Reagan's No-Default Policy

The U.S. decides not to declare Poland bankrupt—yet

When a private borrower cannot pay back a U.S. Government guaranteed loan, he is declared in default. His credit rating and his good name are ruined. But when the debtor is another nation, especially a sensitive case like Poland, life is more complicated. Amid much internal debate and controversy, the Administration agreed to pay $71 million in January installments on money borrowed by Poland to finance grain purchases, deferring for now the option of declaring the military regime in default.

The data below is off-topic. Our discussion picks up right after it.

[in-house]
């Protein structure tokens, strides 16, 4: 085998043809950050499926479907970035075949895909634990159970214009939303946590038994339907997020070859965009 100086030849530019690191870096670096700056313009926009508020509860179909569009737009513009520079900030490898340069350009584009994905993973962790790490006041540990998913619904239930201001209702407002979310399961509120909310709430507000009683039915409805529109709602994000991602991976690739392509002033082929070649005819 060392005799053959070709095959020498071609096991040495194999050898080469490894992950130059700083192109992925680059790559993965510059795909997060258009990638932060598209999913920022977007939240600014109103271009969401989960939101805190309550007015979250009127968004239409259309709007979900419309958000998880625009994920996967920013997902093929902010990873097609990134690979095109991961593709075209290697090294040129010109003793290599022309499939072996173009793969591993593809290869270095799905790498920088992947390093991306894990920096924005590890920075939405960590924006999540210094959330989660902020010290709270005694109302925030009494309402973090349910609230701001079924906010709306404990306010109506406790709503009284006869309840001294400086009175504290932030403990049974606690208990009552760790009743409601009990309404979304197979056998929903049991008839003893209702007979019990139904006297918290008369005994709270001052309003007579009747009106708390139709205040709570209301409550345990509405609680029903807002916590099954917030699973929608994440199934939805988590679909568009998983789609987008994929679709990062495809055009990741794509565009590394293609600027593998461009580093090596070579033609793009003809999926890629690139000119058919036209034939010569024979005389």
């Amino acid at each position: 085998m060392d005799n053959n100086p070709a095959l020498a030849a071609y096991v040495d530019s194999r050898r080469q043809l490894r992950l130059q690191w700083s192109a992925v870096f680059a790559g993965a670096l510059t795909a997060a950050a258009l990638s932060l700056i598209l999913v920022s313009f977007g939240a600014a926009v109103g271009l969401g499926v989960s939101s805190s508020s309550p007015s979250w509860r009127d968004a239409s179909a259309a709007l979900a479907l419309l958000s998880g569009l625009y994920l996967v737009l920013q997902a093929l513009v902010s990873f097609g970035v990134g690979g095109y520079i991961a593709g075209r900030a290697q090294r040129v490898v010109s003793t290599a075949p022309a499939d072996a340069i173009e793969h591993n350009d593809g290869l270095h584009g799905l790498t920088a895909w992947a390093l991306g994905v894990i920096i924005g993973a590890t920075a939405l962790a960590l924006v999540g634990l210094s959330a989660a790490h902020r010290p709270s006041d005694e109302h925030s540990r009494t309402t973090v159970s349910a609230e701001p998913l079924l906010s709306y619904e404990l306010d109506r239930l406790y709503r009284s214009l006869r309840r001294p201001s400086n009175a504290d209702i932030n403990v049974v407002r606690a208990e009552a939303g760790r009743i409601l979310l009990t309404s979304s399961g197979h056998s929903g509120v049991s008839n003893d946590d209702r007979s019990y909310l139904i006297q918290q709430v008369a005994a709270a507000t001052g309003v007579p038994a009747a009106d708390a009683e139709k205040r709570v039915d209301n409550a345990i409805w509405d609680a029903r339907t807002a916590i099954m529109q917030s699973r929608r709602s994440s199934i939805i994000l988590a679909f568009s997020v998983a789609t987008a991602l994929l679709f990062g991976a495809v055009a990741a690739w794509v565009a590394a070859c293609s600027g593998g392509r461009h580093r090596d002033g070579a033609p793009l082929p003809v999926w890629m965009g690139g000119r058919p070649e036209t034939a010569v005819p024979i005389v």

Allowing Warsaw and its overbearing Soviet sponsors to avoid the real and symbolic consequences of...

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